The Making Of “Hong Kong Garden” by Siouxsie And The Banshees

Siouxsie Sioux, Steve Severin, John McKay and Kenny Morris tell all about their classic debut

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Bassist, co-writer
We were finding our feet not only as songwriters, but as musicians. McKay would bring in to rehearsal a chord sequence that he liked, but nothing you could call a full-fledged song. We would then work out our own parts and start arranging everything into shape. Even though Siouxsie and I started the band in 1976 we felt it was important to credit everyone equally – it was very much in the spirit of “all for one and one for all”.

No-one was happy with the Olympic session. We found it difficult being so far apart from each other, isolated in booths. We’d never recorded like that before. We were used to hearing each other in close proximity and loud, not through headphone mixes. It was very disconcerting.

Hong Kong Garden” wasn’t written as a single but it was the catchiest thing we’d written thus far. We grew up with our favourite singles not being on albums – “Virginia Plain“, “Pyjamarama“, “John, I’m Only Dancing“, “Jumpin’ Jack Flash” – and that was a precedent we were keen to follow, not least because we felt “Hong Kong Garden” was a sore thumb compared to the material that was being honed for The Scream. Once I heard the final mix I knew it was a hit.


Oh, it was a great feeling, after slogging around the UK for two years on blind faith and little else. We felt supremely vindicated and actually a bit pissed off it didn’t get higher! We had an intense and righteous belief in ourselves and what we were starting to create. We planned to be there for the long haul, to make a difference… and some of us were and did.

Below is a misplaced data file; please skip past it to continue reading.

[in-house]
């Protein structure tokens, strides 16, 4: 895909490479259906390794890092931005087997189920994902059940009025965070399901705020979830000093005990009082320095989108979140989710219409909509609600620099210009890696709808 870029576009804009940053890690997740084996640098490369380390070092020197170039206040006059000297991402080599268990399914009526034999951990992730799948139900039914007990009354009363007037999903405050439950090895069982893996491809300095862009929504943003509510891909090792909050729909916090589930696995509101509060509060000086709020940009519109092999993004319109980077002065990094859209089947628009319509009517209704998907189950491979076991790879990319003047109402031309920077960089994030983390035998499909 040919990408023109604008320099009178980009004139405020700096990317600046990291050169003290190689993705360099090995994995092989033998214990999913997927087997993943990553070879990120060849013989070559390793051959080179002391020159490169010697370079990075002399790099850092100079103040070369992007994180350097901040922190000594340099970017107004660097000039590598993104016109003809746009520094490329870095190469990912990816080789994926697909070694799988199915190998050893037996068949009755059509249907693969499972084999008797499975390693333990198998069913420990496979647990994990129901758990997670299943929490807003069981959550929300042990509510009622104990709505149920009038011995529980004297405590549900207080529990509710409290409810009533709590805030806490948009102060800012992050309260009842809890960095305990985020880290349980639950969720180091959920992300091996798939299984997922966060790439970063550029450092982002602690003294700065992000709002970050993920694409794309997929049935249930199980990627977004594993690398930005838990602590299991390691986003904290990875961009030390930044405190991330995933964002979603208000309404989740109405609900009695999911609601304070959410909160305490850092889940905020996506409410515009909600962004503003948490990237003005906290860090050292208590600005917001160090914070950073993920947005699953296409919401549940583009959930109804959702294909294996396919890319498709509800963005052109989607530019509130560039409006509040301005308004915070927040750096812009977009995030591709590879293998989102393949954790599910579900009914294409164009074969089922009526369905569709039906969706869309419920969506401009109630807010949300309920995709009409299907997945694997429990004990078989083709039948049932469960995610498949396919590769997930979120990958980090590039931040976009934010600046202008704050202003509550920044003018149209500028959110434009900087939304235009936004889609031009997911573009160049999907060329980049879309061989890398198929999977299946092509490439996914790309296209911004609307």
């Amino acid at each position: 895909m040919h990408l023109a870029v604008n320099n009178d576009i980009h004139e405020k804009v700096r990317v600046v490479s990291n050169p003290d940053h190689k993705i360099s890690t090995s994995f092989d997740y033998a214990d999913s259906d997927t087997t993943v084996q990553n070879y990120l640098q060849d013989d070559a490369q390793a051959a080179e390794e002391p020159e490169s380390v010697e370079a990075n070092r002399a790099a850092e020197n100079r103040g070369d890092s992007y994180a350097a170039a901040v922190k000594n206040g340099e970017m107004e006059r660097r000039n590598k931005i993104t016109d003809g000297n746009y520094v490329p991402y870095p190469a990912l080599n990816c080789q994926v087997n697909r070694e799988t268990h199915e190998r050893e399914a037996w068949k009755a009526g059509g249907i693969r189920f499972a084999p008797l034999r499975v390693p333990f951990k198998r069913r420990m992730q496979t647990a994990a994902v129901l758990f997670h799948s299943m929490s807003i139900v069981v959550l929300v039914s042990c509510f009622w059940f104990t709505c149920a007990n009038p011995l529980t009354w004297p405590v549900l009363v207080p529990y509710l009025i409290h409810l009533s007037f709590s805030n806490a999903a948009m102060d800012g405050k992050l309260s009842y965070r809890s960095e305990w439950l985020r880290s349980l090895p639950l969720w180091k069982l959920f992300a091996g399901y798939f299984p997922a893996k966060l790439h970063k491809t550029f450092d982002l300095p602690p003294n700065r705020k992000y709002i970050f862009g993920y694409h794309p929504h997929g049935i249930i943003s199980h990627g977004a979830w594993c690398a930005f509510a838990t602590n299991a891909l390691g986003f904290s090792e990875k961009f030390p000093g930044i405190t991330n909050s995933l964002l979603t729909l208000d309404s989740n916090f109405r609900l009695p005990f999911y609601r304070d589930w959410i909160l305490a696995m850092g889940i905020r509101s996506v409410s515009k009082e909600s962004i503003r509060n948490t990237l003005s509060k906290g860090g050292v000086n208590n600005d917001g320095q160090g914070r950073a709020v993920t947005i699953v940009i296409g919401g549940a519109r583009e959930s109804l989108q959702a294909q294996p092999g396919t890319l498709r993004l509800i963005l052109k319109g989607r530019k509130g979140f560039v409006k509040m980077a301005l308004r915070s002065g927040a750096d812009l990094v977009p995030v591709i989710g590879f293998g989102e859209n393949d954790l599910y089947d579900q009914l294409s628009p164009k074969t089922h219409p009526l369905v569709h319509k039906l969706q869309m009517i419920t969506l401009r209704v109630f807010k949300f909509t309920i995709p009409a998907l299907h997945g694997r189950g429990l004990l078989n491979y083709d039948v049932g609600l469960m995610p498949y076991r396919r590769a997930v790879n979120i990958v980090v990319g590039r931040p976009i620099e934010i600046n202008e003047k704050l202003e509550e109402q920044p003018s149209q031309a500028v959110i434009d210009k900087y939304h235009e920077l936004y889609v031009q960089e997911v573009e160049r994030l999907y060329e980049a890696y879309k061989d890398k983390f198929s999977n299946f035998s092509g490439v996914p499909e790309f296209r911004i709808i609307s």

The version of “Hong Kong Garden“, and its use in the film Marie Antoinette is magnificent. I’d heard a rumour that Sofia [Coppola] was a fan but nothing prepared me for the orchestrated intro. Brilliant.

It starts with Johnny Thunders. I’m in the studio with him recording So Alone, and Johnny is friends with Nils Stevenson, who was Siouxsie’s manager. Nils came to the studio and liked what he was hearing.


He said they’d recorded a version of “Hong Kong Garden” but didn’t think it was good enough. Did I want to have a go at it? I thought, “Wow!” The vibe was so big with Siouxsie And The Banshees, it felt like it was going to happen. I said let’s do it without having heard it. It wasn’t so much about the song, it was about the movement – punk was really cooking – and I was at the epicentre of the whole thing.

We recorded it at the Fallout Shelter at Island Records in maybe a couple of days. There were other bands around whose interest was more in getting loaded and having a party, whereas with Siouxsie And The Banshees, it was art.

In those days, we were serious about not liking to spend too long on songs. I would never let guitar players bend a note. The moment you bent a note, it was considered like Pink Floyd – the “bad stuff”. I remember getting Kenny Morris to play his drums separately so not to hit the cymbals at the same time, which is something that I’ve done a lot.

Hong Kong Garden” was recorded to be a single. It was also a test to see whether we would get on, to be able to do the album. It was my first hit. I’m very proud of it. It sounds even better now than it did then. Some records in your career you think are good and are hits but just sort of die, and others have a life of their own, and “Hong Kong Garden” does a little bit of that.


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